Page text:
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Sun Sentinel: After strong 2014 rebound, marine industry upbeat on 2015 December 29, 2014

By: Doreen Hemlock
Sun Sentinel

Recreational boating, one of the last industries to recover from the financial crisis, rebounded strongly in 2014 and stands poised to make up even more lost ground in 2015.

All segments of South Florida’s hefty marine industry are picking up — from the $500,000 to $850,000 boats offered at Tuppens Marine and Tackle in Palm Beach County to megayachts costing millions of dollars each, industry leaders said.

Sales at Tuppens, which offers new and used boats, accessories and services at three locations in Lake Worth and Hypoluxo, rose more than 12 percent to roughly $8 million in 2014 and could grow by double-digits again in 2015, said vice-president and co-owner Steve Sprague.

“We feel like things are coming alive again,” Sprague said. November and December sales finished “better than expected,” surging more than 20 percent from 2013 levels, he said.

An improving economy, low interest rates, lower fuel prices, a growing Florida population and strong tourism all are contributing to the rebound, which was evident at the Fort Lauderdale International Boat Show this fall – the biggest show since the recession.

Taiwan boat builder Horizon Yachts, for example, had been selling some 10 to 13 new mega-yachts yearly in the United States before the recession and then saw sales plunge to only a few per year. Yet sales in 2014 rebounded to about half a dozen and in 2015 should “get closer to that 10 mark,” said Elise Moffitt, U.S. marketing coordinator at the company’s U.S. headquarters in North Palm Beach.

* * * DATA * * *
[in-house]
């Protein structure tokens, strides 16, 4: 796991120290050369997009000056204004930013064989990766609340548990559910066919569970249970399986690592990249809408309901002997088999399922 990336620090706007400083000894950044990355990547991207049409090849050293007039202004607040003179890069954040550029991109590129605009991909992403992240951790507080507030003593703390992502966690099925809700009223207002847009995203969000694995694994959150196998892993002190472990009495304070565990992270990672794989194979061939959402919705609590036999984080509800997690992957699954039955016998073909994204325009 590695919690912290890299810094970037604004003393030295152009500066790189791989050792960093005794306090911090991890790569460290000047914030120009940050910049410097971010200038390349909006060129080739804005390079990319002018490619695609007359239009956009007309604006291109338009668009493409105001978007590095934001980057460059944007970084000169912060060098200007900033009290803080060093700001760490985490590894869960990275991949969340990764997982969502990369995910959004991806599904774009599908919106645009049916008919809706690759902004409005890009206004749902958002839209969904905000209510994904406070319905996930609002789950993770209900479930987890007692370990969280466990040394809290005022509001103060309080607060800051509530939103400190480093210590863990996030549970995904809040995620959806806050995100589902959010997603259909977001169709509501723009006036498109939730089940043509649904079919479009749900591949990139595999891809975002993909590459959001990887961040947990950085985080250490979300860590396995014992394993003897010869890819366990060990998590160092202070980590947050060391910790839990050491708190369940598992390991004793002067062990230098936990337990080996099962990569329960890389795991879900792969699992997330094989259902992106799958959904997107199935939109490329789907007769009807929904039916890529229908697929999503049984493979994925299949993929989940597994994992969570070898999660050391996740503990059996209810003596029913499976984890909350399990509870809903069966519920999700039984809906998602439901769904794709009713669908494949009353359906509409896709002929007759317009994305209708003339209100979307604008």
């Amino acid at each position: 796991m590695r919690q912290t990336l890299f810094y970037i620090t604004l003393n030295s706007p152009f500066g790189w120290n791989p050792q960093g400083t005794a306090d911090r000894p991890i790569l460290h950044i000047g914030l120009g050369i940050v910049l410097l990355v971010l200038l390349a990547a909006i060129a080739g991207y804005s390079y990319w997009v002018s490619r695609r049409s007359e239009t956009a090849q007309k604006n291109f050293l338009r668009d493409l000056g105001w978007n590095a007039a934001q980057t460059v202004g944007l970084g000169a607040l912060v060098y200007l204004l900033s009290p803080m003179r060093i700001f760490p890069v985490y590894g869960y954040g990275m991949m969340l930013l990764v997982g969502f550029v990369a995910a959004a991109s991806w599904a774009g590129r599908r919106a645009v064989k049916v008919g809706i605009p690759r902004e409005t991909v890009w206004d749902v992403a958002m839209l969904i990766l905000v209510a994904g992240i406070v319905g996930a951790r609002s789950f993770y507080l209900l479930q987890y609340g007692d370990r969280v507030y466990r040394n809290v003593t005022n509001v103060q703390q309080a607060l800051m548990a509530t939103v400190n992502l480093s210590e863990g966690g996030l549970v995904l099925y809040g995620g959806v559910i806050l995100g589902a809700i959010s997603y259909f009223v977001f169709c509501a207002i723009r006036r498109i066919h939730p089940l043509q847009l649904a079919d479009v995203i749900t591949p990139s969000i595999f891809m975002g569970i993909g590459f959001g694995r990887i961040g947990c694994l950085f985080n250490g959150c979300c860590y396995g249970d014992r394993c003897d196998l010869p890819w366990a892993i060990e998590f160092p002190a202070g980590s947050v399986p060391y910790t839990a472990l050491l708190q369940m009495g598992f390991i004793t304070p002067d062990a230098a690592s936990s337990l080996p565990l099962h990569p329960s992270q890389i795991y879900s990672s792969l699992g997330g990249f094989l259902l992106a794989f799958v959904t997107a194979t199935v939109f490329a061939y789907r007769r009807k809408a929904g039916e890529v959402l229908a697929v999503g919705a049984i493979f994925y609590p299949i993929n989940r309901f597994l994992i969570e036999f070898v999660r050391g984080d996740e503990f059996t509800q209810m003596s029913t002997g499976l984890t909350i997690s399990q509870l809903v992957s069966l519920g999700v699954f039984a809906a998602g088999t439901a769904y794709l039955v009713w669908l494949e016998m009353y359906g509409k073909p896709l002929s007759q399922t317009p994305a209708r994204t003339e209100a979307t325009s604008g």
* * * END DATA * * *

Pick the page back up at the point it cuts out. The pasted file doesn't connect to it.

Horizon’s mega-yachts vary in price depending on features, but an 88-footer delivered in Florida costs a minimum $5.7 million and could top $6.8 million with various upgrades, she said.

For 2015, Horizon is sending four new yachts to the United States, ranging from 78- to 110-feet each, as inventory ready to sell. They’re aimed at buyers who don’t want to wait the 12- to 18 months it takes to build a yacht completely to their specifications in today’s growing megayacht market, said Moffitt.

Growth in Florida, the state with the largest number of recreational boats, reflect trends for the United States overall, according to the National Marine Manufacturers Association.

Nationwide, sales of new powerboats are expected to rise about 5 percent in 2015 after gains of 5 to 7 percent in 2014, the trade group said. That would be the fourth straight year of growth since the recession.

While final figures aren’t yet available, retail spending on boats, engines, marine accessories and services nationwide likely rose as much as 5 percent in 2014 from roughly $37 billion in 2013. That would exceed spending in 2007, one of the healthiest years for the industry before the recession, the association said.

“We’re seeing a record number of Americans getting on the water,” said Association President Thomas Dammrich in a forecast statement,” and the momentum from increased boating participation, coupled with a strong economy, has recreational boating poised for sustained growth for the next three years.”

The industry growth is reflected in the number of new boat registrations in South Florida. In the 12 months ended in October, 2,884 new boats at least 15 feet long were registered in Broward, Miami-Dade and Palm Beach counties. That’s up 21 percent from the previous year, according to industry tracker Info-Link Technologies.

Those new registrations included smaller boats now popular among younger buyers, such as 17- to 20-footers that run about $20,000 each, said Phil Purcell, executive director of the Marine Industries Association of South Florida, based in Fort Lauderdale.

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